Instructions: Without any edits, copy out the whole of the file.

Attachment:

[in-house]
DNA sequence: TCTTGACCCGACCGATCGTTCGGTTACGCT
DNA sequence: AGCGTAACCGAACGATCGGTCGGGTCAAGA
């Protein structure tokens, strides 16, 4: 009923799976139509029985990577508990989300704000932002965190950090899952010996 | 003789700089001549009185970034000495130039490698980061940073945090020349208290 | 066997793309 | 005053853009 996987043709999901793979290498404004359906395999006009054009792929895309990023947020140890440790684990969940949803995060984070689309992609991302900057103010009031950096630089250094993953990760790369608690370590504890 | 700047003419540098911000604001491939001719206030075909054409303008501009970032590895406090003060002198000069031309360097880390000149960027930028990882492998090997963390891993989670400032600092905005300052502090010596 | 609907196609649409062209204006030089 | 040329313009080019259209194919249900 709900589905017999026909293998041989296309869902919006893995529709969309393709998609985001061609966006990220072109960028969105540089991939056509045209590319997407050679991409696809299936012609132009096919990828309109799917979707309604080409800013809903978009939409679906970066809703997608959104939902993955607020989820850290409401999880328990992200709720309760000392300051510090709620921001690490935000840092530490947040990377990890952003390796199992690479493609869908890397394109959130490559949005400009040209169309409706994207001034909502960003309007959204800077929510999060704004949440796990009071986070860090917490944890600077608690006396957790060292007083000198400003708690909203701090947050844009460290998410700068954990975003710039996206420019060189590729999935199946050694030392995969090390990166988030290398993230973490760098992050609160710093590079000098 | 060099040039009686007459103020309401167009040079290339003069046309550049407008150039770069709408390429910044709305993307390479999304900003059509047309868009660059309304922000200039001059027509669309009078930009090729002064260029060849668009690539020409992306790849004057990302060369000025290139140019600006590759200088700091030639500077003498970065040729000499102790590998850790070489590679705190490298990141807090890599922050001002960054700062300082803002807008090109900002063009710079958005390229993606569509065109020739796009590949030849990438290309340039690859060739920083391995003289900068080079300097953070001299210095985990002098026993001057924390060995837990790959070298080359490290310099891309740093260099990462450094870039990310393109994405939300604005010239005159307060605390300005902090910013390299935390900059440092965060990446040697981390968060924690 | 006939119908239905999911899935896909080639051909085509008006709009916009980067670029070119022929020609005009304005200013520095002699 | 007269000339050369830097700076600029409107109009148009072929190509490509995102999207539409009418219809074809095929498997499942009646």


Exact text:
[in-house]
DNA sequence: TCTTGACCCGACCGATCGTTCGGTTACGCT
DNA sequence: AGCGTAACCGAACGATCGGTCGGGTCAAGA
């Protein structure tokens, strides 16, 4: 009923799976139509029985990577508990989300704000932002965190950090899952010996 | 003789700089001549009185970034000495130039490698980061940073945090020349208290 | 066997793309 | 005053853009 996987043709999901793979290498404004359906395999006009054009792929895309990023947020140890440790684990969940949803995060984070689309992609991302900057103010009031950096630089250094993953990760790369608690370590504890 | 700047003419540098911000604001491939001719206030075909054409303008501009970032590895406090003060002198000069031309360097880390000149960027930028990882492998090997963390891993989670400032600092905005300052502090010596 | 609907196609649409062209204006030089 | 040329313009080019259209194919249900 709900589905017999026909293998041989296309869902919006893995529709969309393709998609985001061609966006990220072109960028969105540089991939056509045209590319997407050679991409696809299936012609132009096919990828309109799917979707309604080409800013809903978009939409679906970066809703997608959104939902993955607020989820850290409401999880328990992200709720309760000392300051510090709620921001690490935000840092530490947040990377990890952003390796199992690479493609869908890397394109959130490559949005400009040209169309409706994207001034909502960003309007959204800077929510999060704004949440796990009071986070860090917490944890600077608690006396957790060292007083000198400003708690909203701090947050844009460290998410700068954990975003710039996206420019060189590729999935199946050694030392995969090390990166988030290398993230973490760098992050609160710093590079000098 | 060099040039009686007459103020309401167009040079290339003069046309550049407008150039770069709408390429910044709305993307390479999304900003059509047309868009660059309304922000200039001059027509669309009078930009090729002064260029060849668009690539020409992306790849004057990302060369000025290139140019600006590759200088700091030639500077003498970065040729000499102790590998850790070489590679705190490298990141807090890599922050001002960054700062300082803002807008090109900002063009710079958005390229993606569509065109020739796009590949030849990438290309340039690859060739920083391995003289900068080079300097953070001299210095985990002098026993001057924390060995837990790959070298080359490290310099891309740093260099990462450094870039990310393109994405939300604005010239005159307060605390300005902090910013390299935390900059440092965060990446040697981390968060924690 | 006939119908239905999911899935896909080639051909085509008006709009916009980067670029070119022929020609005009304005200013520095002699 | 007269000339050369830097700076600029409107109009148009072929190509490509995102999207539409009418219809074809095929498997499942009646």